Influenced by his native Baltimore, Tay James took his local culture and his time in college in Virginia and became a trusted collaborator to Justin Bieber. Best known as Bieber’s tour DJ and, most recently, his personal A&R, James prides himself on being the glue of a team, bringing people together as friends and turning that into fruitful business dealings. As he pivots in his career from DJ to A&R, James assures me all his know-how comes from the bedrock of being a DJ—connecting with people, moving people, understanding people.
“Be a team player. Lend a helping hand,” Tay James explains. His cardinal rule in the music industry is simple: move with kindness and authenticity. “Be kind to everyone. You never know who you might impact,” he says.
Through his kindness and years of experience alongside Bieber and traveling the globe, Tay James has mastered the art of making an impact. Whether it’s spinning for one of the biggest pop stars on the planet, or knowing people need that emotional connection to their music, which fuels Bieber’s most recent Justice album, James understands the science behind lasting in the industry. “I feel like I’m preparing a playlist for the world,” he says. James assisted with selecting beats, with an ear to live instrumentation in particular. “With Justice, we wanted to make a project that touched all angles.”
Find the gaps in the market and fill them. “When I first went down to college, mixtapes were huge. I realized there were a lack of mixtapes on my college campus. I created a mixtape and started dropping a series of these throughout my time there. It was a way to get people to [hear] my skills. Me, being a DJ and finding music early, I was able to service all the college campuses in my area. It was a moment; I would walk through campus, and I would hear people playing my mixtapes.
“I met DJ Drama a long time ago when I was a freshman in college. I remember him telling me, ‘Take over the campus. Once you take over the campus, take over the city. After you take over the city, you take over the state. After you take over the state, you take over the world.’ Almost 10 years later, me and Drama are good friends.”
Get your team together early. “First mistake [I made] was not having my team together. I didn’t know how important it was to have management. I didn’t really know what I was getting into when I got on the road with Justin. I was 21, 22, just graduated from college. I felt like I knew what I was doing, but I really didn’t. You want to build a team around you that’s working for your best interest.”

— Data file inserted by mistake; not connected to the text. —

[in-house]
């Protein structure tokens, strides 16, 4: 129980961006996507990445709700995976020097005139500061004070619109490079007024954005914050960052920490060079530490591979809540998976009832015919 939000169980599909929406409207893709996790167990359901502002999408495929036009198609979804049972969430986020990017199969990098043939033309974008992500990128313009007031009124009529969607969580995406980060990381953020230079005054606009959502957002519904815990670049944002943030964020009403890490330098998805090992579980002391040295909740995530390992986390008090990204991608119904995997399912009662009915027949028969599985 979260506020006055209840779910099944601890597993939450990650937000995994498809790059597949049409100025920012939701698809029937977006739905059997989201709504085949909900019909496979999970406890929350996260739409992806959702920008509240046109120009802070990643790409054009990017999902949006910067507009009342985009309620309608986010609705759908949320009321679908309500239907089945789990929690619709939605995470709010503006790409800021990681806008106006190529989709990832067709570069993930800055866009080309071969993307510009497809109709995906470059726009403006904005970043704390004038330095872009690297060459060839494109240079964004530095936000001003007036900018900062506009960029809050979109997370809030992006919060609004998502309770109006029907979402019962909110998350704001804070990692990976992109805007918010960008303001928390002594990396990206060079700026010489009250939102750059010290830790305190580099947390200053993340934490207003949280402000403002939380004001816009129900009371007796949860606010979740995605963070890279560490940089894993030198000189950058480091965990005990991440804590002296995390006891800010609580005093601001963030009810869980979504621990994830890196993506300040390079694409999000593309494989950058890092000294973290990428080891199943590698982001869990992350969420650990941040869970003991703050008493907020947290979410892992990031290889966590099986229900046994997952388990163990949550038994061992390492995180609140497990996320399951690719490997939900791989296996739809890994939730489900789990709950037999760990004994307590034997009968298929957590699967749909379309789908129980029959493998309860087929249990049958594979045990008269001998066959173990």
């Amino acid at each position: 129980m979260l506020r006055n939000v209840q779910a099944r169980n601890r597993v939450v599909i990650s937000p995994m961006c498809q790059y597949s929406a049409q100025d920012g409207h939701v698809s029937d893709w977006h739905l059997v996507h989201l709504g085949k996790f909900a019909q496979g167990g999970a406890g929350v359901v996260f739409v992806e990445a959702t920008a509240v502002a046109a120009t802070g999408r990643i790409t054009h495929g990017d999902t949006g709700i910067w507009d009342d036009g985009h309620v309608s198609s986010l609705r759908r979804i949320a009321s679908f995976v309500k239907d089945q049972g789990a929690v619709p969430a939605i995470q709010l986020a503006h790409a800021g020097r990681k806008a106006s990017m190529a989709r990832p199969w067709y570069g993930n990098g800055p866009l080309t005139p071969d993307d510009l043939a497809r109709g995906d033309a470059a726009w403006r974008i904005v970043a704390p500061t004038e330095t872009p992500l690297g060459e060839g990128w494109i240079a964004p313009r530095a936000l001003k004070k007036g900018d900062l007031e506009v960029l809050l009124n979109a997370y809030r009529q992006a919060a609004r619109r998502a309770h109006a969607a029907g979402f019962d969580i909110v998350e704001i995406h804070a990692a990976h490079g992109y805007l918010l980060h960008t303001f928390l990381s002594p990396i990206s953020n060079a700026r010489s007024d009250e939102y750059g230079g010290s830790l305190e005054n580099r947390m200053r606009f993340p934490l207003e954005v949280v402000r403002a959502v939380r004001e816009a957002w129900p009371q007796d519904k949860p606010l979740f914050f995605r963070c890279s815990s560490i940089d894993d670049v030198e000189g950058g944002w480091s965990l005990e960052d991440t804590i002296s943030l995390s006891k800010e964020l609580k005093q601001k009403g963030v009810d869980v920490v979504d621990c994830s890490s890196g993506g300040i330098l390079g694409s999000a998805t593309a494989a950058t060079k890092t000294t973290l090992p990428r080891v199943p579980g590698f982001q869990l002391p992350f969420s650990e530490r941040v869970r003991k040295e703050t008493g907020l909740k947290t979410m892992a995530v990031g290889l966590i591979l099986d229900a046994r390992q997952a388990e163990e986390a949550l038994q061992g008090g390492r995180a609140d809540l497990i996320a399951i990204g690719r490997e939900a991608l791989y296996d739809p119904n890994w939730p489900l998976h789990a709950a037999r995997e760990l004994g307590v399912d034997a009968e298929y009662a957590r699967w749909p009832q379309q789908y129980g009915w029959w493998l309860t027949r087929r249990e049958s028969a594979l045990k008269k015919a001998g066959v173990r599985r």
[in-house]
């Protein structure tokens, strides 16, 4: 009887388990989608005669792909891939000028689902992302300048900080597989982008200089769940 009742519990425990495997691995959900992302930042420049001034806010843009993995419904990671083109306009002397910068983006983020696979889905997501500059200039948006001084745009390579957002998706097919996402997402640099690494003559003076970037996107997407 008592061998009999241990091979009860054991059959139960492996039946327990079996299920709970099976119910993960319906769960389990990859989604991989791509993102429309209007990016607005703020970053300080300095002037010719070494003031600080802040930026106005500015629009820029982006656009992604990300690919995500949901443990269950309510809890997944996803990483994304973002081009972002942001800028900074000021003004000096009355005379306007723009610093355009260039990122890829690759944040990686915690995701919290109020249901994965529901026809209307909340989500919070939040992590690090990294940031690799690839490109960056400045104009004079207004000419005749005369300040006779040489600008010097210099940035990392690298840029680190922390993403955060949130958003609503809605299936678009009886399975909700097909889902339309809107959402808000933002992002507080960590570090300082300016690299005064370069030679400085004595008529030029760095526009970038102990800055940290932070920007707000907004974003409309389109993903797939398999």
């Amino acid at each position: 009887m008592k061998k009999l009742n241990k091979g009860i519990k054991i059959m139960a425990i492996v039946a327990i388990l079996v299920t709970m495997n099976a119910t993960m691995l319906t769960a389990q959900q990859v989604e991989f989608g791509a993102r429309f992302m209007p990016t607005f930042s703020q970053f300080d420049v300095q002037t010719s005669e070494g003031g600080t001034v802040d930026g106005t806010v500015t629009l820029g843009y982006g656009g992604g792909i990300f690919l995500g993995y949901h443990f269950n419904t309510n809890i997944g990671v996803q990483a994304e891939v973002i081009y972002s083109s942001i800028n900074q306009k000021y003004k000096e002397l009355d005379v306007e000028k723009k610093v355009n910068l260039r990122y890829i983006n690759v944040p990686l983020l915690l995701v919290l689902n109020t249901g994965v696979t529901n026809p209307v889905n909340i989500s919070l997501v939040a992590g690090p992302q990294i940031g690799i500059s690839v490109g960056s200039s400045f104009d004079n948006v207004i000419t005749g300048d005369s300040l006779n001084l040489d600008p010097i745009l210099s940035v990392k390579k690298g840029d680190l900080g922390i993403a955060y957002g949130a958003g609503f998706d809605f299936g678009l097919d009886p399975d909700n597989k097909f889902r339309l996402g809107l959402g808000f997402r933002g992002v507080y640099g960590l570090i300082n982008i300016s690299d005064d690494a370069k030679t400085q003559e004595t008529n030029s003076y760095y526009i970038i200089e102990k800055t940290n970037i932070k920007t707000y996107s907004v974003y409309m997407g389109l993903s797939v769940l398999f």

Always learn and broaden your horizons. “The thing that made me a better DJ and A&R was crashing and burning at parties. I would go to parties where I’ve never DJ’d before and play a set and no one’s dancing. You don’t know the lay of the land, so every city or country I go to, I’m linking with a DJ just to learn the music that’s being played [there]. I’m mixing my style with their style, bringing you into my world but also playing music you’re familiar with. It’s easier to the ear.”
Surprise the crowd. “We’re really playing music based on the energy. It’s a science. I remember in college, I’m DJing, and the radio DJ comes in and has a playlist to abide by. This guy would play every hot song, and then it’s up to me to go on after him and figure it out. I was like, ‘What am I gonna play now?’ My mentor said, ‘You’re a DJ; be a DJ.’ I got out of my head. My approach was to trick the crowd. I would play some dancehall, then get back into the hits. Trick their ear, and then go back to playing the other music.”
Use your skills to connect the dots. “[DJing and A&Ring are] two different sciences, but they’re quite similar. For me as an A&R, me and [Justin Bieber] have such a good relationship. I know what melodies he’s looking for, what types of beats he likes. Or, I can reach out to younger producers or people because I know what they’re bringing, and they’re talented. Just like you have an audience at a club, making an album is similar. I feel like I’m preparing a playlist for the world. With Justice, we wanted to make a project that touched all angles.”
Push the musical envelope. “You always have to step out there to get to the next level. You’re not supposed to feel comfortable doing anything. If you feel comfortable, you’re not doing the right thing. I always was the person to take it to the next level. You always have to push the envelope.
“You have to get people to learn and know their emotions more. With Justice, if you notice, it’s more live instrumentation. People forgot what live music sounded like, and that’s something I’m happy we tapped in on. In the pandemic, the world has changed. No one’s at the club anymore, but you still have to make music people are touched by.”
Connections are everything. “I’d been working for [Justin] as a DJ for 10 years, and I’ve been able to connect with [producers]. Through these connections, 10 years later, I’m in a position where I can start working with some of these producers or songwriters I know. The Purpose album, before I was working as an A&R, a few of those records were produced by a good friend I went to college with.
“It’s also about being confident in yourself and being genuine. A lot of my relationships are based on friends. Justin is a friend. We’ve been dealing with each other for a long time. A lot of people I work with closely are friends of mine. So, be true to your word, be who you are, and don’t be shady.”
Get a financial adviser. “I wish I would’ve had a financial adviser coming out of college! But I didn’t know what to expect, which is part of learning and being a tour DJ.”